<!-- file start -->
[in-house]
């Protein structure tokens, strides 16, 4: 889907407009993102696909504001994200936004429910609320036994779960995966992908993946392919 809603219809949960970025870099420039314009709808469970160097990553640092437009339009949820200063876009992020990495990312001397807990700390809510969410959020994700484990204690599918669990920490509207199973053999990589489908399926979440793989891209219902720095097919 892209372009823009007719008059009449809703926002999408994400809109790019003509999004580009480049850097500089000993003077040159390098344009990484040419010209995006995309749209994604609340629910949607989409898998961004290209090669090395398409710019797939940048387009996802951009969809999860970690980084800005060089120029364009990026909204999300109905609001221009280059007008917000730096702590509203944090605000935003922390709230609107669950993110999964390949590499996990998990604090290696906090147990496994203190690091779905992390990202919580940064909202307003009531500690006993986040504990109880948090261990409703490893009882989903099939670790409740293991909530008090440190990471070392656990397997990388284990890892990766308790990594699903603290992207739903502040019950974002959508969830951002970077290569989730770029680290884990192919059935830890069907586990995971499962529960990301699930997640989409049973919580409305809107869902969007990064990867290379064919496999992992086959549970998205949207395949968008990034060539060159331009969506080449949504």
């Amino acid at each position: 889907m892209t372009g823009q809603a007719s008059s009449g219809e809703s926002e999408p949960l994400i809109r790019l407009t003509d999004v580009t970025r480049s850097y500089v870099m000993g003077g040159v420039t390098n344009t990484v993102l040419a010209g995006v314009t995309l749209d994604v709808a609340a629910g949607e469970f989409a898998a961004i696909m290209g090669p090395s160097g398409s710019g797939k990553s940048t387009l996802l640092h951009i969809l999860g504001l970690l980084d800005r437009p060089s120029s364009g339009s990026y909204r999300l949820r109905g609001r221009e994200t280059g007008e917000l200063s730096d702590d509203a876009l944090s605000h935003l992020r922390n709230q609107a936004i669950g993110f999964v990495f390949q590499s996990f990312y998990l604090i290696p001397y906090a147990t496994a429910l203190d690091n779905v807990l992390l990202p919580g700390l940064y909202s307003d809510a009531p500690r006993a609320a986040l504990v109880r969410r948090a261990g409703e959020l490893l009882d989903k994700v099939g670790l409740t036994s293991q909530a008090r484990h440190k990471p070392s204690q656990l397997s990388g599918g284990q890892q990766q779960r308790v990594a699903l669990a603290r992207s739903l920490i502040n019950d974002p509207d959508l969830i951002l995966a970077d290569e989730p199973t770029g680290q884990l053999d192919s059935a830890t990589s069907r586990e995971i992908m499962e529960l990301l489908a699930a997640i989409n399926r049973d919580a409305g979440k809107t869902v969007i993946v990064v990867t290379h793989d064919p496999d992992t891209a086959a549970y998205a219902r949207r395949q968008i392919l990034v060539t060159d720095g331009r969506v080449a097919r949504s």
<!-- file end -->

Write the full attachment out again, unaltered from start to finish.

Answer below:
[in-house]
């Protein structure tokens, strides 16, 4: 889907407009993102696909504001994200936004429910609320036994779960995966992908993946392919 809603219809949960970025870099420039314009709808469970160097990553640092437009339009949820200063876009992020990495990312001397807990700390809510969410959020994700484990204690599918669990920490509207199973053999990589489908399926979440793989891209219902720095097919 892209372009823009007719008059009449809703926002999408994400809109790019003509999004580009480049850097500089000993003077040159390098344009990484040419010209995006995309749209994604609340629910949607989409898998961004290209090669090395398409710019797939940048387009996802951009969809999860970690980084800005060089120029364009990026909204999300109905609001221009280059007008917000730096702590509203944090605000935003922390709230609107669950993110999964390949590499996990998990604090290696906090147990496994203190690091779905992390990202919580940064909202307003009531500690006993986040504990109880948090261990409703490893009882989903099939670790409740293991909530008090440190990471070392656990397997990388284990890892990766308790990594699903603290992207739903502040019950974002959508969830951002970077290569989730770029680290884990192919059935830890069907586990995971499962529960990301699930997640989409049973919580409305809107869902969007990064990867290379064919496999992992086959549970998205949207395949968008990034060539060159331009969506080449949504």
């Amino acid at each position: 889907m892209t372009g823009q809603a007719s008059s009449g219809e809703s926002e999408p949960l994400i809109r790019l407009t003509d999004v580009t970025r480049s850097y500089v870099m000993g003077g040159v420039t390098n344009t990484v993102l040419a010209g995006v314009t995309l749209d994604v709808a609340a629910g949607e469970f989409a898998a961004i696909m290209g090669p090395s160097g398409s710019g797939k990553s940048t387009l996802l640092h951009i969809l999860g504001l970690l980084d800005r437009p060089s120029s364009g339009s990026y909204r999300l949820r109905g609001r221009e994200t280059g007008e917000l200063s730096d702590d509203a876009l944090s605000h935003l992020r922390n709230q609107a936004i669950g993110f999964v990495f390949q590499s996990f990312y998990l604090i290696p001397y906090a147990t496994a429910l203190d690091n779905v807990l992390l990202p919580g700390l940064y909202s307003d809510a009531p500690r006993a609320a986040l504990v109880r969410r948090a261990g409703e959020l490893l009882d989903k994700v099939g670790l409740t036994s293991q909530a008090r484990h440190k990471p070392s204690q656990l397997s990388g599918g284990q890892q990766q779960r308790v990594a699903l669990a603290r992207s739903l920490i502040n019950d974002p509207d959508l969830i951002l995966a970077d290569e989730p199973t770029g680290q884990l053999d192919s059935a830890t990589s069907r586990e995971i992908m499962e529960l990301l489908a699930a997640i989409n399926r049973d919580a409305g979440k809107t869902v969007i993946v990064v990867t290379h793989d064919p496999d992992t891209a086959a549970y998205a219902r949207r395949q968008i392919l990034v060539t060159d720095g331009r969506v080449a097919r949504s």